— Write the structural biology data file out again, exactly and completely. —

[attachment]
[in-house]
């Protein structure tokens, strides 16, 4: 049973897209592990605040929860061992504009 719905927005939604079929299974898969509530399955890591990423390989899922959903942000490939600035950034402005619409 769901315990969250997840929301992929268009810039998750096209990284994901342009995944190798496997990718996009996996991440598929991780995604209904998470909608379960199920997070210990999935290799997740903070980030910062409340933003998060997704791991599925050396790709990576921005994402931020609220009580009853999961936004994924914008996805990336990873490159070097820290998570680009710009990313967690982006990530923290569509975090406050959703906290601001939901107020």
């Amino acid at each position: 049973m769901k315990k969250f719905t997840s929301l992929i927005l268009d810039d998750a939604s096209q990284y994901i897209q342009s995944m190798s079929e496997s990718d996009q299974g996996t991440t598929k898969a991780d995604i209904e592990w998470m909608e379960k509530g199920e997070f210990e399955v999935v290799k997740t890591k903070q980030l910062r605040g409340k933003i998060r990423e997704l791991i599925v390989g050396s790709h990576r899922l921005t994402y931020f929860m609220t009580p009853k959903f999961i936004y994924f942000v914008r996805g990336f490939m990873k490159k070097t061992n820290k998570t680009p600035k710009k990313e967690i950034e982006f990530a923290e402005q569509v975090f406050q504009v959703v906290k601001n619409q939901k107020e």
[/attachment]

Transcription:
[in-house]
């Protein structure tokens, strides 16, 4: 049973897209592990605040929860061992504009 719905927005939604079929299974898969509530399955890591990423390989899922959903942000490939600035950034402005619409 769901315990969250997840929301992929268009810039998750096209990284994901342009995944190798496997990718996009996996991440598929991780995604209904998470909608379960199920997070210990999935290799997740903070980030910062409340933003998060997704791991599925050396790709990576921005994402931020609220009580009853999961936004994924914008996805990336990873490159070097820290998570680009710009990313967690982006990530923290569509975090406050959703906290601001939901107020």
């Amino acid at each position: 049973m769901k315990k969250f719905t997840s929301l992929i927005l268009d810039d998750a939604s096209q990284y994901i897209q342009s995944m190798s079929e496997s990718d996009q299974g996996t991440t598929k898969a991780d995604i209904e592990w998470m909608e379960k509530g199920e997070f210990e399955v999935v290799k997740t890591k903070q980030l910062r605040g409340k933003i998060r990423e997704l791991i599925v390989g050396s790709h990576r899922l921005t994402y931020f929860m609220t009580p009853k959903f999961i936004y994924f942000v914008r996805g990336f490939m990873k490159k070097t061992n820290k998570t680009p600035k710009k990313e967690i950034e982006f990530a923290e402005q569509v975090f406050q504009v959703v906290k601001n619409q939901k107020e």